With the Southwest District Convention of Kappa Kappa Psi happening this weekend in Texas (no, I’m not there), I figured it’s time to share my reflections on the Southeast District (SED, from here on out) Convention that I attended March 21-23 in Atlanta, Georgia. I’ve had more than enough time to process and reflect on the experience! What follows is the first in a three-part series of convention recaps posts covering two fraternity conventions, one professional conference, and assorted experiences in between.
This being my first time attending an SED Convention, I will say that I was very impressed with how the host chapters from Georgia Tech and district leadership worked together to present a well organized and enjoyable event. While there were many great take aways I could talk about, my recap of SED 2014 will touch on two main points:
- planning for the future (strategic planning)
- re-evaluating traditions
Planning for the Future (Strategic Planning)
Kelly Nellis, Kappa Kappa Psi National Vice President for Student Affairs, delivered a great presentation to a packed house on how chapters might approach chapter goal setting sessions in the future, but with the ultimate goal of helping chapters run more efficiently and effectively. It was interesting to hear why students chose to attend this particular presentation:
- “Our chapter is a mess”
- “The chapter needs to improve”
- “We need to clarify our goals”
The list continues, but those seemed to be the underlying issues. Many of the students who chimed in, as well as a VAST majority of others in the room, indicated that they have chapter meetings that go for an HOUR or more. Suffice to say that those are (probably) not the most productive, nor pleasant, chapter meetings to sit in. Ugh. A few issues might contribute to this: 1) no clear-cut plan of attack for the meeting (an agenda) and/or 2) allowing for free-for-all conversation/commentary throughout the meeting. Rectifying these issues will help chapters move towards achieving their overall goals.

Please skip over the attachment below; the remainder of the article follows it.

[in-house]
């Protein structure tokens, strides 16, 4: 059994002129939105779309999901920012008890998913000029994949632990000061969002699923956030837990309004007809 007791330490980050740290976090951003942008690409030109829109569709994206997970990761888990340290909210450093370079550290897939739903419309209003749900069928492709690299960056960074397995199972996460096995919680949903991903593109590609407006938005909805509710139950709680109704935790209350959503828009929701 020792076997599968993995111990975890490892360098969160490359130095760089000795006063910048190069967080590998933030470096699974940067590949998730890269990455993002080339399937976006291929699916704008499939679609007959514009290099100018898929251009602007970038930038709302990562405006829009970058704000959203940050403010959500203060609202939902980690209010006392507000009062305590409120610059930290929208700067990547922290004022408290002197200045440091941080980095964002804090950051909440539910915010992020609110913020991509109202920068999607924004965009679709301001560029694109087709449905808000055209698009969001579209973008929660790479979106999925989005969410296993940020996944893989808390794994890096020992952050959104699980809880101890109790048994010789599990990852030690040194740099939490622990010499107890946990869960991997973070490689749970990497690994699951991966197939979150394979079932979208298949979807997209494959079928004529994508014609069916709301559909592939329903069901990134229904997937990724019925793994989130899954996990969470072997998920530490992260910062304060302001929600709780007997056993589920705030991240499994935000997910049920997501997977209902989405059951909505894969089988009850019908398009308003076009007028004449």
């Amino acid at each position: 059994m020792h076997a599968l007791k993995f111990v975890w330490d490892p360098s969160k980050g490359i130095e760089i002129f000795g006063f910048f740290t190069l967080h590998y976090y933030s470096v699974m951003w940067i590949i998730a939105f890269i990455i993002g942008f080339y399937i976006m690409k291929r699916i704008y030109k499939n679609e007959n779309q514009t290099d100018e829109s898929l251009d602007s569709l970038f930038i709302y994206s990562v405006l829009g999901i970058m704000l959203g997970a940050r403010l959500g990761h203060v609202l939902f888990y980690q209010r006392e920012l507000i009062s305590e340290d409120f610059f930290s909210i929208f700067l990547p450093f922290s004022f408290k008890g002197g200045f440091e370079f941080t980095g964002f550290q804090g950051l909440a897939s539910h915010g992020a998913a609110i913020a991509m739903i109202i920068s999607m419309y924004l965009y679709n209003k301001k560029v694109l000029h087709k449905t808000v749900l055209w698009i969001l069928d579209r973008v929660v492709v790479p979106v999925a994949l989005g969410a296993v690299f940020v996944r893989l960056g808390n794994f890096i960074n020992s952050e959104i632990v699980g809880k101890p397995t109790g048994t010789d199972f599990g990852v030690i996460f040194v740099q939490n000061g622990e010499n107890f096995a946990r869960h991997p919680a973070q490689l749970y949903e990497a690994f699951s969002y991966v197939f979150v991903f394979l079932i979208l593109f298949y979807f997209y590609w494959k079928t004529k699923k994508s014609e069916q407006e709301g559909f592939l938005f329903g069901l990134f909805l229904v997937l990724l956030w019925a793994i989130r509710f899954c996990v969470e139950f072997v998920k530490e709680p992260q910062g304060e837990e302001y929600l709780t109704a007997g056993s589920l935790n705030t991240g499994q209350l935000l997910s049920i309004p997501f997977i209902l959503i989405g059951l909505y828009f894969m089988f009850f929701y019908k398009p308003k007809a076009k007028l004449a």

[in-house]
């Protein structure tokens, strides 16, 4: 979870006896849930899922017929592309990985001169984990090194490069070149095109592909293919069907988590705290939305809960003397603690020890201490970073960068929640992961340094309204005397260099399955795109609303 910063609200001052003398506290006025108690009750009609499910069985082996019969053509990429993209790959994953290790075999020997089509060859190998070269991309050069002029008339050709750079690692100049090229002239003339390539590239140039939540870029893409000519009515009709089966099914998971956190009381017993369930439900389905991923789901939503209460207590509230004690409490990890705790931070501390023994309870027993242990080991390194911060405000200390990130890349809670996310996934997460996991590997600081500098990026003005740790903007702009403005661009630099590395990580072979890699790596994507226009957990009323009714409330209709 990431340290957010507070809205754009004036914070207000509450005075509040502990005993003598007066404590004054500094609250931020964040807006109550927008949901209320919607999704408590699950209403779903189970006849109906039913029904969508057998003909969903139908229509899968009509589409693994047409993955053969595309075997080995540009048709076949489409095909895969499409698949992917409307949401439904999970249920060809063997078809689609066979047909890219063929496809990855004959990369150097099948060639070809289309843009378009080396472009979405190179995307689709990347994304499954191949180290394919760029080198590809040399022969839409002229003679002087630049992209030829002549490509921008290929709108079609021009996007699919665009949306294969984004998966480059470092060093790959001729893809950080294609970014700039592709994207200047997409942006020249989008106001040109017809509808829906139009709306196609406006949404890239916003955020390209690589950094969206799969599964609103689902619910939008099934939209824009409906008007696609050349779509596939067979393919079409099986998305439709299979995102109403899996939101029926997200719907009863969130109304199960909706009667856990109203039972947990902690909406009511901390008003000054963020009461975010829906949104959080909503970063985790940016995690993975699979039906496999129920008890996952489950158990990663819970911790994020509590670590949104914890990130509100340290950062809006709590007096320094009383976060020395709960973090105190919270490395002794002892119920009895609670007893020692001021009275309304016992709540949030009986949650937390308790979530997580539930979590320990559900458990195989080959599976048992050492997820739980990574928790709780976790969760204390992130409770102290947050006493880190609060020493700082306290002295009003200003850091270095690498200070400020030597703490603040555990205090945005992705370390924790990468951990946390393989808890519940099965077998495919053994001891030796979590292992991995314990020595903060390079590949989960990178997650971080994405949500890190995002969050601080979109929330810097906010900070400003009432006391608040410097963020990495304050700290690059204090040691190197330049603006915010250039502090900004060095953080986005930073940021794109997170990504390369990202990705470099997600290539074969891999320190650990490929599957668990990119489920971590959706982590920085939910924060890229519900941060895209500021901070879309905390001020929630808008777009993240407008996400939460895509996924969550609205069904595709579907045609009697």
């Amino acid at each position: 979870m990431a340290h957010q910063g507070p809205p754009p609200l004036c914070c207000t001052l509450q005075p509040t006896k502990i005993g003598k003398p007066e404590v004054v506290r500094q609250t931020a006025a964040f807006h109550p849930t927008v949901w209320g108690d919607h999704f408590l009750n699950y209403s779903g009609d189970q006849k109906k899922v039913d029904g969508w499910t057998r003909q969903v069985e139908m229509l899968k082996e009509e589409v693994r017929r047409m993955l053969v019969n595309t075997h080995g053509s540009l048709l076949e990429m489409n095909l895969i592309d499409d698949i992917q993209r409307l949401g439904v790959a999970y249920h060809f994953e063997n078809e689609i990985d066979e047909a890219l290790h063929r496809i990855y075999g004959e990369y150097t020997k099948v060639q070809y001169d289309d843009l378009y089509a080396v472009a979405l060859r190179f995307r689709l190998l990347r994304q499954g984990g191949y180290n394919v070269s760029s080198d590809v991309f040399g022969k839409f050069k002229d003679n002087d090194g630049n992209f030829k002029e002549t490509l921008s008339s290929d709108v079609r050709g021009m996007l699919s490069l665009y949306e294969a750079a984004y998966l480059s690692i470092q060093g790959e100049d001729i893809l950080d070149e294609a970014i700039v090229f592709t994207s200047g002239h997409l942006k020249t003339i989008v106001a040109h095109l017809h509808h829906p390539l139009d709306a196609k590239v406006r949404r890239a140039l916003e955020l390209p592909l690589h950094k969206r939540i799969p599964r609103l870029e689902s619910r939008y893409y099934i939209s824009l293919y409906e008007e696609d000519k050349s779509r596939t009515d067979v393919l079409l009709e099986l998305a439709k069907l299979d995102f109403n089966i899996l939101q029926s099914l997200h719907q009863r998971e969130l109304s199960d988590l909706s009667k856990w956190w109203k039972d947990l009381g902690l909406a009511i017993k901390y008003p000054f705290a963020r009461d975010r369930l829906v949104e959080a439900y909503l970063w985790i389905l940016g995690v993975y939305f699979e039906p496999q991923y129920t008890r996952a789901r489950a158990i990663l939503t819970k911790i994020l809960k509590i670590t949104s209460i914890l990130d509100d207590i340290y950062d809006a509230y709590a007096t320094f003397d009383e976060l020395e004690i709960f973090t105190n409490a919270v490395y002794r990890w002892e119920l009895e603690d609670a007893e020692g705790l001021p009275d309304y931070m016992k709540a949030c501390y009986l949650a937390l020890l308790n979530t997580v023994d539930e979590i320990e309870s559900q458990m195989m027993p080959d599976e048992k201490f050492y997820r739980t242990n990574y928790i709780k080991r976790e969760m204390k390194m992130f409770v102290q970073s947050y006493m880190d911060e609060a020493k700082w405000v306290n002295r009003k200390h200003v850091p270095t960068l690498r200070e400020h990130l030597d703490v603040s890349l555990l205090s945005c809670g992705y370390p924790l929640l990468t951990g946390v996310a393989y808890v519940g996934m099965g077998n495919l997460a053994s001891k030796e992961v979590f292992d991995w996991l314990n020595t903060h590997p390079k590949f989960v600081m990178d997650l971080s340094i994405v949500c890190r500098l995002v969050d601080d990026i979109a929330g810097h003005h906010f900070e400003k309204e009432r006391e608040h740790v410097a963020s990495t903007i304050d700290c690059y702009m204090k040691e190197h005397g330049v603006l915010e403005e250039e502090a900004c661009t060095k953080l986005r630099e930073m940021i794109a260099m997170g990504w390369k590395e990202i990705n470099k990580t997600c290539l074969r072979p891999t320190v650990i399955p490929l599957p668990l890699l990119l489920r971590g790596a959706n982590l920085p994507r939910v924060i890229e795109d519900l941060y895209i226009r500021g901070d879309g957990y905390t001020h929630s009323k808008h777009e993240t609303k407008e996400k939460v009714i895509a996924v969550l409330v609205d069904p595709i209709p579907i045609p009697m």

However, our chapters need to know who they are before they simply lay down a list of goals. One way to do this is to conduct a chapter SWOT (strengths, weaknesses, opportunities, threats) analysis. By doing so, chapters can learn what they do well, what they could do better, where there are opportunities for success, and what might hold the group back. It is important though that this process be a full chapter project, not just something done by the executive board. By incorporating the entire chapter, it helps to paint a more accurate representation of the organization.
Once a chapter has a basic idea of who they are, then it is time to start looking at goals. What is it that the chapter wants to achieve? What would the chapter strive for if there were no limits on what was possible? Start with a large end goal and then work backward – this will help define what needs to happen along the way in order to make the large goal come to fruition.Regardless of the goals, chapters should ensure that the goals are SMART. SMART goals are Specific, Measurable, Attainable, Relevant, and Time Bound. Following this format, chapters will lay down a framework for how the goals will be achieved, any deadlines, and how they will assess if they make sense to even pursue.
After a chapter identifies its strengths, weaknesses, and so on and then establishes their goals, the next challenge may come in the form of chapter traditions. Christine Beason (current KKPsi National President), Kelly Nellis, Dr. Kirk Randazzo, and Dr. Malinda Matney (past KKPsi National Presidents) engaged the fraternity delegation in a candid discussion on how members might work to re-evaluate their chapter traditions. But where should a chapter start? With the leadership.
Before I proceed though, let me be clear – my definition of leadership (picked up while working in the Office of Student Involvement and Leadership at the University of North Carolina at Pembroke) is that leadership is action, not position. Leadership is when a group of people who are able (and willing) come together to influence positive change. These are those chapter members who motivate, take on the tasks that aren’t popular, hold themselves accountable, and influence others responsibly to execute a shared vision.